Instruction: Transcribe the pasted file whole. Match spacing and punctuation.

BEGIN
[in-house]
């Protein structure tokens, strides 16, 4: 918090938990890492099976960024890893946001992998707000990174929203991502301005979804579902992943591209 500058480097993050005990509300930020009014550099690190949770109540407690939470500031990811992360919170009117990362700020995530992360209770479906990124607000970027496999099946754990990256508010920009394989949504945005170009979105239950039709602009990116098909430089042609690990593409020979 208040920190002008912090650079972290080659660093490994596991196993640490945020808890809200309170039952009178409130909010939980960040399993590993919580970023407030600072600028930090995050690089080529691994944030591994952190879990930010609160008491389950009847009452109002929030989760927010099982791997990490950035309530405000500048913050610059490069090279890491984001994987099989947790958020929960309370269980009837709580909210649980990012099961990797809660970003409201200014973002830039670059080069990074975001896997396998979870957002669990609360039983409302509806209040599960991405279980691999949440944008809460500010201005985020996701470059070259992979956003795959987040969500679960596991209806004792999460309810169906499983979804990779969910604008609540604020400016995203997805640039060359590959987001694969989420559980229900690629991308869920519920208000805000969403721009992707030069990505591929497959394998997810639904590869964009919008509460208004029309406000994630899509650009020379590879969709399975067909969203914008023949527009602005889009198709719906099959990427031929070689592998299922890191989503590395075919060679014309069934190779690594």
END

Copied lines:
[in-house]
């Protein structure tokens, strides 16, 4: 918090938990890492099976960024890893946001992998707000990174929203991502301005979804579902992943591209 500058480097993050005990509300930020009014550099690190949770109540407690939470500031990811992360919170009117990362700020995530992360209770479906990124607000970027496999099946754990990256508010920009394989949504945005170009979105239950039709602009990116098909430089042609690990593409020979 208040920190002008912090650079972290080659660093490994596991196993640490945020808890809200309170039952009178409130909010939980960040399993590993919580970023407030600072600028930090995050690089080529691994944030591994952190879990930010609160008491389950009847009452109002929030989760927010099982791997990490950035309530405000500048913050610059490069090279890491984001994987099989947790958020929960309370269980009837709580909210649980990012099961990797809660970003409201200014973002830039670059080069990074975001896997396998979870957002669990609360039983409302509806209040599960991405279980691999949440944008809460500010201005985020996701470059070259992979956003795959987040969500679960596991209806004792999460309810169906499983979804990779969910604008609540604020400016995203997805640039060359590959987001694969989420559980229900690629991308869920519920208000805000969403721009992707030069990505591929497959394998997810639904590869964009919008509460208004029309406000994630899509650009020379590879969709399975067909969203914008023949527009602005889009198709719906099959990427031929070689592998299922890191989503590395075919060679014309069934190779690594």